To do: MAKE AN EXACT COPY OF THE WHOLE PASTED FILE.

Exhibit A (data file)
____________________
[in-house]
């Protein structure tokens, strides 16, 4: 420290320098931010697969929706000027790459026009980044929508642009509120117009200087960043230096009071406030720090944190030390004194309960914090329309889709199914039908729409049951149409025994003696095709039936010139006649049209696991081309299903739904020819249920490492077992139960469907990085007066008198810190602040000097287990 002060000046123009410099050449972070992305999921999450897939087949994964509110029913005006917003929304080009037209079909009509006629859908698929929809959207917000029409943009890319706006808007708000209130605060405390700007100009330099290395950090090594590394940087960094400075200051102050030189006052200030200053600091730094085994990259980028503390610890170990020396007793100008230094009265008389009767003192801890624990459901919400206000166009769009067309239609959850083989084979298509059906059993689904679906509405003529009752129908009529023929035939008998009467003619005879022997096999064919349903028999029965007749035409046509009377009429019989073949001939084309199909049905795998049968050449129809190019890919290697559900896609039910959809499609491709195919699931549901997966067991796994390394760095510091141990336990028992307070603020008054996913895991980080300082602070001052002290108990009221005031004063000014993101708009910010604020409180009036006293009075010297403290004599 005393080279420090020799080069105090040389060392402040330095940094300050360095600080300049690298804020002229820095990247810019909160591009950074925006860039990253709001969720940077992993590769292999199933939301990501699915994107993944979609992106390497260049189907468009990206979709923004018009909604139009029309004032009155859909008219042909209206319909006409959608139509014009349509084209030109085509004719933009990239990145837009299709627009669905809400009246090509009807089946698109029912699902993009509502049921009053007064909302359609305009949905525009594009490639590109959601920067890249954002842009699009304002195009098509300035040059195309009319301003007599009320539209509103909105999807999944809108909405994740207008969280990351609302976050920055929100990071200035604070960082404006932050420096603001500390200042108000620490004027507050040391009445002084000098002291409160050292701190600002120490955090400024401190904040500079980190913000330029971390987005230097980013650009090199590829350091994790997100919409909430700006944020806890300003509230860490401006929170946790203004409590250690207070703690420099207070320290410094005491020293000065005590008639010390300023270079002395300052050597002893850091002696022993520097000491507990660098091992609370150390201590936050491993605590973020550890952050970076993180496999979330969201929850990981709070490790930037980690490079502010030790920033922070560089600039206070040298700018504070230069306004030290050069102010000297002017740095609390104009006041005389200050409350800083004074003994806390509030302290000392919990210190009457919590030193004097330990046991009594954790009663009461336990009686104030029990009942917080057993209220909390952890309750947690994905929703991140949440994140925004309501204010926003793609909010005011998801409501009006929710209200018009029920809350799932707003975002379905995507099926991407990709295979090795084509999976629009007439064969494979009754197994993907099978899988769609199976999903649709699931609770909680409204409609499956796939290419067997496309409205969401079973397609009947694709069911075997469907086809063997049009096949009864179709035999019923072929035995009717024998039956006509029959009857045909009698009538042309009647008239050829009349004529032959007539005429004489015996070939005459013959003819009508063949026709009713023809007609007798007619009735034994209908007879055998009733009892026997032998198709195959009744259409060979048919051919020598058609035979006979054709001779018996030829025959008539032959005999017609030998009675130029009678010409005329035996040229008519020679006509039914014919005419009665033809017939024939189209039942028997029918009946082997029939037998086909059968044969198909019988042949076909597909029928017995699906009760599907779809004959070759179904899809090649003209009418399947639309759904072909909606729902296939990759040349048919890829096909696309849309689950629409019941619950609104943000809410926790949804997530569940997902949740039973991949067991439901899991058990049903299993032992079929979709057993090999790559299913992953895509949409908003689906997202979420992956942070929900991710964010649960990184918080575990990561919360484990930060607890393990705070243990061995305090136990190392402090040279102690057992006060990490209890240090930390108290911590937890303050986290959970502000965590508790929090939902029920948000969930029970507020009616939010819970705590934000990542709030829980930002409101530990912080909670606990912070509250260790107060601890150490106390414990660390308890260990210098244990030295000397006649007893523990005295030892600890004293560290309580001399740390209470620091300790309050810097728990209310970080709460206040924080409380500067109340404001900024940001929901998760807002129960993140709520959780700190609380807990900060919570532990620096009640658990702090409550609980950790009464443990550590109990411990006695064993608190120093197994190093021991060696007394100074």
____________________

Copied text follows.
[in-house]
């Protein structure tokens, strides 16, 4: 420290320098931010697969929706000027790459026009980044929508642009509120117009200087960043230096009071406030720090944190030390004194309960914090329309889709199914039908729409049951149409025994003696095709039936010139006649049209696991081309299903739904020819249920490492077992139960469907990085007066008198810190602040000097287990 002060000046123009410099050449972070992305999921999450897939087949994964509110029913005006917003929304080009037209079909009509006629859908698929929809959207917000029409943009890319706006808007708000209130605060405390700007100009330099290395950090090594590394940087960094400075200051102050030189006052200030200053600091730094085994990259980028503390610890170990020396007793100008230094009265008389009767003192801890624990459901919400206000166009769009067309239609959850083989084979298509059906059993689904679906509405003529009752129908009529023929035939008998009467003619005879022997096999064919349903028999029965007749035409046509009377009429019989073949001939084309199909049905795998049968050449129809190019890919290697559900896609039910959809499609491709195919699931549901997966067991796994390394760095510091141990336990028992307070603020008054996913895991980080300082602070001052002290108990009221005031004063000014993101708009910010604020409180009036006293009075010297403290004599 005393080279420090020799080069105090040389060392402040330095940094300050360095600080300049690298804020002229820095990247810019909160591009950074925006860039990253709001969720940077992993590769292999199933939301990501699915994107993944979609992106390497260049189907468009990206979709923004018009909604139009029309004032009155859909008219042909209206319909006409959608139509014009349509084209030109085509004719933009990239990145837009299709627009669905809400009246090509009807089946698109029912699902993009509502049921009053007064909302359609305009949905525009594009490639590109959601920067890249954002842009699009304002195009098509300035040059195309009319301003007599009320539209509103909105999807999944809108909405994740207008969280990351609302976050920055929100990071200035604070960082404006932050420096603001500390200042108000620490004027507050040391009445002084000098002291409160050292701190600002120490955090400024401190904040500079980190913000330029971390987005230097980013650009090199590829350091994790997100919409909430700006944020806890300003509230860490401006929170946790203004409590250690207070703690420099207070320290410094005491020293000065005590008639010390300023270079002395300052050597002893850091002696022993520097000491507990660098091992609370150390201590936050491993605590973020550890952050970076993180496999979330969201929850990981709070490790930037980690490079502010030790920033922070560089600039206070040298700018504070230069306004030290050069102010000297002017740095609390104009006041005389200050409350800083004074003994806390509030302290000392919990210190009457919590030193004097330990046991009594954790009663009461336990009686104030029990009942917080057993209220909390952890309750947690994905929703991140949440994140925004309501204010926003793609909010005011998801409501009006929710209200018009029920809350799932707003975002379905995507099926991407990709295979090795084509999976629009007439064969494979009754197994993907099978899988769609199976999903649709699931609770909680409204409609499956796939290419067997496309409205969401079973397609009947694709069911075997469907086809063997049009096949009864179709035999019923072929035995009717024998039956006509029959009857045909009698009538042309009647008239050829009349004529032959007539005429004489015996070939005459013959003819009508063949026709009713023809007609007798007619009735034994209908007879055998009733009892026997032998198709195959009744259409060979048919051919020598058609035979006979054709001779018996030829025959008539032959005999017609030998009675130029009678010409005329035996040229008519020679006509039914014919005419009665033809017939024939189209039942028997029918009946082997029939037998086909059968044969198909019988042949076909597909029928017995699906009760599907779809004959070759179904899809090649003209009418399947639309759904072909909606729902296939990759040349048919890829096909696309849309689950629409019941619950609104943000809410926790949804997530569940997902949740039973991949067991439901899991058990049903299993032992079929979709057993090999790559299913992953895509949409908003689906997202979420992956942070929900991710964010649960990184918080575990990561919360484990930060607890393990705070243990061995305090136990190392402090040279102690057992006060990490209890240090930390108290911590937890303050986290959970502000965590508790929090939902029920948000969930029970507020009616939010819970705590934000990542709030829980930002409101530990912080909670606990912070509250260790107060601890150490106390414990660390308890260990210098244990030295000397006649007893523990005295030892600890004293560290309580001399740390209470620091300790309050810097728990209310970080709460206040924080409380500067109340404001900024940001929901998760807002129960993140709520959780700190609380807990900060919570532990620096009640658990702090409550609980950790009464443990550590109990411990006695064993608190120093197994190093021991060696007394100074």